Vietnam thirsts for Japanese tea
Suntory finds success in merging homegrown methods with local tastes
KAZUKI NAGOYA Nikkei staff writer
TOKYO -- Suntory Beverage & Food has raced past local rivals to claim the top spot in Vietnam's tea beverage market via bottled oolong manufactured using the same quality standards and brewing methods as those in Japan.
A mom and pop shop in Ho Chi Minh City, Vietnam's largest city, has a four-tiered rack displaying an array of Suntory's TEA+ oolong tea. The product was developed in 2013 to meet local market preferences but uses brewing techniques nurtured in Japan.
Suntory anticipated that the Vietnamese people would become increasingly health-conscious as the country's economy grows rapidly. So the company turned to its Black Oolong Tea, which is popular in Japan because it has been certified by the health ministry as FOSHU, a food for specified health uses.
TEA+ is the local iteration of Black Oolong Tea but with sugar added. The healthy property of the beverage lies with a functional component known as oolong tea polymerized polyphenols, or OTPPs, that help prevent fats from being absorbed into the human body. The 455-milliliter bottle has a price tag of 45 yen to 75 yen (39 cents to 66 cents), which is about 20% higher than local rivals' products.
Despite the cost, however, the sheen of Japanese quality has boosted its popularity.
Before Suntory came along, two green tea brands from local makers accounted for the largest shares in Vietnam's tea beverage market, and few makers sold oolong.
Suntory ran with the idea of sticking with Japanese tea leaf quality standards and proceeded to snap up market share from rivals, including the Coca-Cola Company. It now has 30% of the market and is gradually expanding.
This winning formula focused not only on the ingredients, but also the methods.
At a Suntory plant in Bien Hoa, Dong Nai Province, about 30km northeast of Ho Chi Minh City, a large tilted container is pouring a stream of oolong tea into a strainer. After the leaves are removed, the beverage will be packaged in plastic bottles. This follows the exact same manufacturing method used for Suntory's Iyemon green tea sold in Japan.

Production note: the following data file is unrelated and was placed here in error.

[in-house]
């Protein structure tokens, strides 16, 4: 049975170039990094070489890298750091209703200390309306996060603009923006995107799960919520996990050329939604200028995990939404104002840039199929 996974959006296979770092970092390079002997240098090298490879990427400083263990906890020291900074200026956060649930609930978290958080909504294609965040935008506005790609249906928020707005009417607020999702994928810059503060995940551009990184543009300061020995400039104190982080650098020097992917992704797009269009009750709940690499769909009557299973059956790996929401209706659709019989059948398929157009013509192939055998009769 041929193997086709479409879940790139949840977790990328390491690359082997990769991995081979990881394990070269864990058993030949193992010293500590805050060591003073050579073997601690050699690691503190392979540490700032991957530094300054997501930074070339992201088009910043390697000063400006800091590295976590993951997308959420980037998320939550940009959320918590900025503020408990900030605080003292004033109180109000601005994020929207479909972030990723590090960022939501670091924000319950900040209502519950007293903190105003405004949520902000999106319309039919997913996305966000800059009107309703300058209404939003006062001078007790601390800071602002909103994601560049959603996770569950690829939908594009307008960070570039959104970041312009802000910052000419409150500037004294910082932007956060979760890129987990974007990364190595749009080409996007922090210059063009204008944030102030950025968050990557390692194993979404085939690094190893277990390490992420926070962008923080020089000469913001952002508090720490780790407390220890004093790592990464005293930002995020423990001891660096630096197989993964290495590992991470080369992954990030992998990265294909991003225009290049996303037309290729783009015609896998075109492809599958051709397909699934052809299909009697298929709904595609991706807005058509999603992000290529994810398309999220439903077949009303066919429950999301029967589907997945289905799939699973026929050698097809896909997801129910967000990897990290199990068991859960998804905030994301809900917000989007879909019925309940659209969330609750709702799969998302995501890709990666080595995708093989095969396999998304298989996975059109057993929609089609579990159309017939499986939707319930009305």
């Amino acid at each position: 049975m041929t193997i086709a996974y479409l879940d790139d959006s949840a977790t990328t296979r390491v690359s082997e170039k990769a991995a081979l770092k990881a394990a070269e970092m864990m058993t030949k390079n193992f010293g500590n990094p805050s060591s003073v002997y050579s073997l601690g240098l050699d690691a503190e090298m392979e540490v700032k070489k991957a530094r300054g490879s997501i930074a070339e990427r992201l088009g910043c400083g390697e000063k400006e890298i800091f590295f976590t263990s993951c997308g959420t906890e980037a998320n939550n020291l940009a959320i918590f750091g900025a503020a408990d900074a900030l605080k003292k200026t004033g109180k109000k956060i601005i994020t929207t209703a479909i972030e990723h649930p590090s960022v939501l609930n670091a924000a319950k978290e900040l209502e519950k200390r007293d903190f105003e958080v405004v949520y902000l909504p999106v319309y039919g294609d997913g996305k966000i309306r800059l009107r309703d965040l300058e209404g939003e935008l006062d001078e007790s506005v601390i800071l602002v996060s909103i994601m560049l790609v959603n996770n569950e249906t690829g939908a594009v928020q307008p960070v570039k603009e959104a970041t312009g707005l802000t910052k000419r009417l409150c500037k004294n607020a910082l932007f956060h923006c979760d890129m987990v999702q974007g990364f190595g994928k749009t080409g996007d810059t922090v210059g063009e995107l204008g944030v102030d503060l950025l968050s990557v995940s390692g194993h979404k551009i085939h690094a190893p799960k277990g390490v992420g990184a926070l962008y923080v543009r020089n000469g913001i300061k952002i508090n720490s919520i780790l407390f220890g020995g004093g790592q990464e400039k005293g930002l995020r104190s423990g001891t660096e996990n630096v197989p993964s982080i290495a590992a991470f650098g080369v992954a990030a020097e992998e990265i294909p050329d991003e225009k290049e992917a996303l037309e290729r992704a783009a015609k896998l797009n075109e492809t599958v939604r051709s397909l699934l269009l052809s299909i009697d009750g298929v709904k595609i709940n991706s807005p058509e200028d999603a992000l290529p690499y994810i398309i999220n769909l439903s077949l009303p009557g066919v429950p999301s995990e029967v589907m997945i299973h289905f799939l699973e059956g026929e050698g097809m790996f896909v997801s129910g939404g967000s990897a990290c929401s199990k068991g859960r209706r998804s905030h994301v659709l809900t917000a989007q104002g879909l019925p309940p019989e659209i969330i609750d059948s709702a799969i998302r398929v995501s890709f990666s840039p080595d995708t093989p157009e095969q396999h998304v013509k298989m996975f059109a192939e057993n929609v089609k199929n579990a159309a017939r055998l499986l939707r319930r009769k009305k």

While some local rivals dissolve tea powder in hot water to make their products, Suntory's plant extracts components by boiling tea leaves in water. The same extractor equipped in Japan is used in the process.
A manufacturing director at the plant said the company "puts weight on the flavor of the tea even though the process requires a lot of time and effort."
Suntory's strength lays in the small grocery stores and other retailers that constitute 70% of sales outlets in the Vietnamese market. The company can stay away from extreme price-cutting competition, because large-scale retailers are still in the developmental stage. Suntory is focused on fostering the brand names of its products with an eye on the long term.
In 2013, Suntory entered the Vietnamese market via a joint venture with PepsiCo, the U.S.-based food and beverage group. Suntory now controls the management of PepsiCo's local unit through a majority stake.
Teaming with PepsiCo, which has established plants and a sales network in Vietnam, gives Suntory a competitive edge, but the company also has another element that supports growth: the Japanese flow. A massive product lineup is yet another strength.
In addition to PepsiCo's beverage products, Suntory also sells C.C. Lemon, a carbonated soft drink.
At present, sales of Suntory brand products in Vietnam account for 10% in the joint venture with PepsiCo in the country according to Suntory Beverage & Food Asia CEO Kazuhiro Saito, who leads sales strategy in Asia. He said the company wants to "double the rate as soon as possible."
According to British research company Euromonitor International, about 4.6 billion liters of soft drinks are sold annually in Vietnam. That is about 20% of the figure for Japan.
While the annual average growth rate in the five years through 2015 remains almost flat in Japan, the Vietnamese market has recorded growth of slightly less than 20%, buoyed by a sharp population increase.
This makes beverage makers thirsty.
Suntory's Asian sales for the year ended December 2016 totaled 164.3 billion yen, or a little more than 10% of total sales. Vietnam accounted for 40% of that.
While the company's operations throughout Asia, including Indonesia and Thailand, are just taking off, Vietnam can be considered its bridgehead.